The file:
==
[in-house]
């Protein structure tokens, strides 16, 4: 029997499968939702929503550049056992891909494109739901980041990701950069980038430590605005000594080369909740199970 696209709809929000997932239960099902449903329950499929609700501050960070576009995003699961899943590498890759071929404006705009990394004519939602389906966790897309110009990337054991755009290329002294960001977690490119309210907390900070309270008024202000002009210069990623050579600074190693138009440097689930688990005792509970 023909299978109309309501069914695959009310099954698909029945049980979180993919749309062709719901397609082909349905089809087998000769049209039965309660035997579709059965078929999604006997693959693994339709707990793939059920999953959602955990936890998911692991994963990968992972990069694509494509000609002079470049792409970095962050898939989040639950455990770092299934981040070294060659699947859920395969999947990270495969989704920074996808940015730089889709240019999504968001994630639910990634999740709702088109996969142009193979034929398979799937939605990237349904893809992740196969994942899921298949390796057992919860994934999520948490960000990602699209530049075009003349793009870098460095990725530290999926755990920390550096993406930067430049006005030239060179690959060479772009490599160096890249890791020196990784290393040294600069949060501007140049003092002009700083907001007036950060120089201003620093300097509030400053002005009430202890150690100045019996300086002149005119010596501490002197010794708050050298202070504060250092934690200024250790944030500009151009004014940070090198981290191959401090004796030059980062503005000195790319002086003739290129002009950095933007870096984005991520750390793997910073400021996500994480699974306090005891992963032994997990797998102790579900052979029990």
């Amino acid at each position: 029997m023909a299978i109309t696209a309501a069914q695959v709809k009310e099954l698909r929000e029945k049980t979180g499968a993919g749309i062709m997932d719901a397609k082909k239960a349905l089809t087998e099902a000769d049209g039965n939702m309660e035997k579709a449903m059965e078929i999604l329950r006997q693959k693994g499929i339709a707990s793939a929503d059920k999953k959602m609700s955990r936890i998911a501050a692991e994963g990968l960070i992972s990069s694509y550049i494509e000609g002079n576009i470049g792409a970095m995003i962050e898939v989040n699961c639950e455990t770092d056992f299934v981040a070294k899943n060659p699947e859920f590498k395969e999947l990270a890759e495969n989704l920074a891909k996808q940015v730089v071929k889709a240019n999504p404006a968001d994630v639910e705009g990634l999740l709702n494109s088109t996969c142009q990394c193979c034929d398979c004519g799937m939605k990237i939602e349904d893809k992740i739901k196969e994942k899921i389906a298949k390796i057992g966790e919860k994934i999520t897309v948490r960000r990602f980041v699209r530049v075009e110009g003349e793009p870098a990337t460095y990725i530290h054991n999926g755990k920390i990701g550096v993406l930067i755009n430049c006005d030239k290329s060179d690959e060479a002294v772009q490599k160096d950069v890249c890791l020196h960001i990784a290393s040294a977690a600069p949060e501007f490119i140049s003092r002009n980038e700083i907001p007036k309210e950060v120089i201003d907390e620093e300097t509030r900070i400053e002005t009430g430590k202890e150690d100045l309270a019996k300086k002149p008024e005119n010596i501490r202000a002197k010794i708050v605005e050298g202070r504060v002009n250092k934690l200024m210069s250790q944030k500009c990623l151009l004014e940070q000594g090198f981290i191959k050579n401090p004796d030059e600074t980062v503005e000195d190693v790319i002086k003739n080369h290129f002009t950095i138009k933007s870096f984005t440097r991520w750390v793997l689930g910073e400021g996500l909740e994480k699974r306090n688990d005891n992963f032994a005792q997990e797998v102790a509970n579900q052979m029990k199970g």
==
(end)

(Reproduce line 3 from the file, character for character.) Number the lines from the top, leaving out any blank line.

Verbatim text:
């Amino acid at each position: 029997m023909a299978i109309t696209a309501a069914q695959v709809k009310e099954l698909r929000e029945k049980t979180g499968a993919g749309i062709m997932d719901a397609k082909k239960a349905l089809t087998e099902a000769d049209g039965n939702m309660e035997k579709a449903m059965e078929i999604l329950r006997q693959k693994g499929i339709a707990s793939a929503d059920k999953k959602m609700s955990r936890i998911a501050a692991e994963g990968l960070i992972s990069s694509y550049i494509e000609g002079n576009i470049g792409a970095m995003i962050e898939v989040n699961c639950e455990t770092d056992f299934v981040a070294k899943n060659p699947e859920f590498k395969e999947l990270a890759e495969n989704l920074a891909k996808q940015v730089v071929k889709a240019n999504p404006a968001d994630v639910e705009g990634l999740l709702n494109s088109t996969c142009q990394c193979c034929d398979c004519g799937m939605k990237i939602e349904d893809k992740i739901k196969e994942k899921i389906a298949k390796i057992g966790e919860k994934i999520t897309v948490r960000r990602f980041v699209r530049v075009e110009g003349e793009p870098a990337t460095y990725i530290h054991n999926g755990k920390i990701g550096v993406l930067i755009n430049c006005d030239k290329s060179d690959e060479a002294v772009q490599k160096d950069v890249c890791l020196h960001i990784a290393s040294a977690a600069p949060e501007f490119i140049s003092r002009n980038e700083i907001p007036k309210e950060v120089i201003d907390e620093e300097t509030r900070i400053e002005t009430g430590k202890e150690d100045l309270a019996k300086k002149p008024e005119n010596i501490r202000a002197k010794i708050v605005e050298g202070r504060v002009n250092k934690l200024m210069s250790q944030k500009c990623l151009l004014e940070q000594g090198f981290i191959k050579n401090p004796d030059e600074t980062v503005e000195d190693v790319i002086k003739n080369h290129f002009t950095i138009k933007s870096f984005t440097r991520w750390v793997l689930g910073e400021g996500l909740e994480k699974r306090n688990d005891n992963f032994a005792q997990e797998v102790a509970n579900q052979m029990k199970g």